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wswartzendruber
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PostPosted: Wed Jan 31, 2018 10:55 pm    Post subject: [split] Abuse of this Internet-connected doc viewing system Reply with quote

Split from Recommendations for a privacy-aware browser. --pjp

I like how this Internet-connected document viewing system is what people turn to for business, marketing, and even fucking applications.
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PostPosted: Thu Feb 01, 2018 12:34 am    Post subject: Reply with quote

wswartzendruber wrote:
I like how this Internet-connected document viewing system is what people turn to for business, marketing, and even fucking applications.
I'm just glad we're not relying on the internet primarily for a bygone era concept of documents.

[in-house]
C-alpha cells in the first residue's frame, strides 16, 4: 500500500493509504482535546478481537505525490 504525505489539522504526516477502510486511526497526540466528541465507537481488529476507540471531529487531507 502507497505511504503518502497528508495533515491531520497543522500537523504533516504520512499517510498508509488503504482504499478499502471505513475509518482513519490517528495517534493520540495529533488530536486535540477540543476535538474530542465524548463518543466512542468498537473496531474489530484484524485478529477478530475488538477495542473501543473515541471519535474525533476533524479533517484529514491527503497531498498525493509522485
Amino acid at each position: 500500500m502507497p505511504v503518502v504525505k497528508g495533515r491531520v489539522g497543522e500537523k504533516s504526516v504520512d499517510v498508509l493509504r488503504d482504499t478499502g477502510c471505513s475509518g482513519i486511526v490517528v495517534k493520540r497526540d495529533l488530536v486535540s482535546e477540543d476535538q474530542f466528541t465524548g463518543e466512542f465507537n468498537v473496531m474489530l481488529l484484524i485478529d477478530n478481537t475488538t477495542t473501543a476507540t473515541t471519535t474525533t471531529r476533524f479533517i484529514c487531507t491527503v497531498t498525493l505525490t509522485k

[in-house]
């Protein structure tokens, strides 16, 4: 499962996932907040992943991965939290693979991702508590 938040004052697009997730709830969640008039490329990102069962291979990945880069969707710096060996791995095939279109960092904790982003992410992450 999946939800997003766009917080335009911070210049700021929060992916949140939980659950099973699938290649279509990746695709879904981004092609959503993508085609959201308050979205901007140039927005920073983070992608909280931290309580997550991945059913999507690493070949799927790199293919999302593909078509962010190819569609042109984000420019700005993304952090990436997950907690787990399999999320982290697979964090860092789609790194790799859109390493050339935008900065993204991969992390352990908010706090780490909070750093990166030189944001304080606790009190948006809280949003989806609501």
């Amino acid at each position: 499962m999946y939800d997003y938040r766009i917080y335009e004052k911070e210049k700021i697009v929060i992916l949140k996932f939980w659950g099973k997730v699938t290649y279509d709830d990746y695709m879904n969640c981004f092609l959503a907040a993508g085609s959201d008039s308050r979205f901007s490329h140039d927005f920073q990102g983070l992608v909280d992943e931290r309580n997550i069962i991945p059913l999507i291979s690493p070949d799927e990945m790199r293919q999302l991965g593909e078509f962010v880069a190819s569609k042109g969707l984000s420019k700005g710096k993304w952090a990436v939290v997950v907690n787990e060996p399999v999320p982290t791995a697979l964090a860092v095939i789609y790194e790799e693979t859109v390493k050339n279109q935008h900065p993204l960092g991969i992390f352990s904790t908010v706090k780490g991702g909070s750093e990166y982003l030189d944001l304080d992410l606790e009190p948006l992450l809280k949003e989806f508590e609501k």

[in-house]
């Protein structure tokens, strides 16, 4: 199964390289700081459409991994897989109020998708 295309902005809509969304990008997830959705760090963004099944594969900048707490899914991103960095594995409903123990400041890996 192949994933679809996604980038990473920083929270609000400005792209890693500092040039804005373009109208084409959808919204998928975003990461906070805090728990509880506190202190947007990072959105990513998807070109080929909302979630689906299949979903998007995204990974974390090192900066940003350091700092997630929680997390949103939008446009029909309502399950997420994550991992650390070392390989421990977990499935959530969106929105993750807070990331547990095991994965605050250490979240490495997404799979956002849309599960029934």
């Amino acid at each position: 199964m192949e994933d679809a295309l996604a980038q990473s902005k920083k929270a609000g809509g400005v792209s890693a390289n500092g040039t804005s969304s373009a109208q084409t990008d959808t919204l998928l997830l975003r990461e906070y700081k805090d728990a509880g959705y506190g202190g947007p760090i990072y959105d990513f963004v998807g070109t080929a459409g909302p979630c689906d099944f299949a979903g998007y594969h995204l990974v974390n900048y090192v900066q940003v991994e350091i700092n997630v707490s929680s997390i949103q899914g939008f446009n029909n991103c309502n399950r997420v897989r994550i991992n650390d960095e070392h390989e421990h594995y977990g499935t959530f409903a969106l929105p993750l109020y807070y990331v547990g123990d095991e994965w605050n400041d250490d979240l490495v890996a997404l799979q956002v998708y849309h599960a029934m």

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PostPosted: Thu Feb 01, 2018 9:09 pm    Post subject: Reply with quote

pjp wrote:
wswartzendruber wrote:
I like how this Internet-connected document viewing system is what people turn to for business, marketing, and even fucking applications.
I'm just glad we're not relying on the internet primarily for a bygone era concept of documents.


Honestly, I'd rather have the Web of the 90s, complete with its amateur web design and simplistic pages made by enthusiasts. It had character, if nothing else. Commercializing the Web has robbed it of a lot of creativity and expression. Most people hang out in walled gardens and don't even realize it. They think Facebook, YouTube, et al are the Internet itself.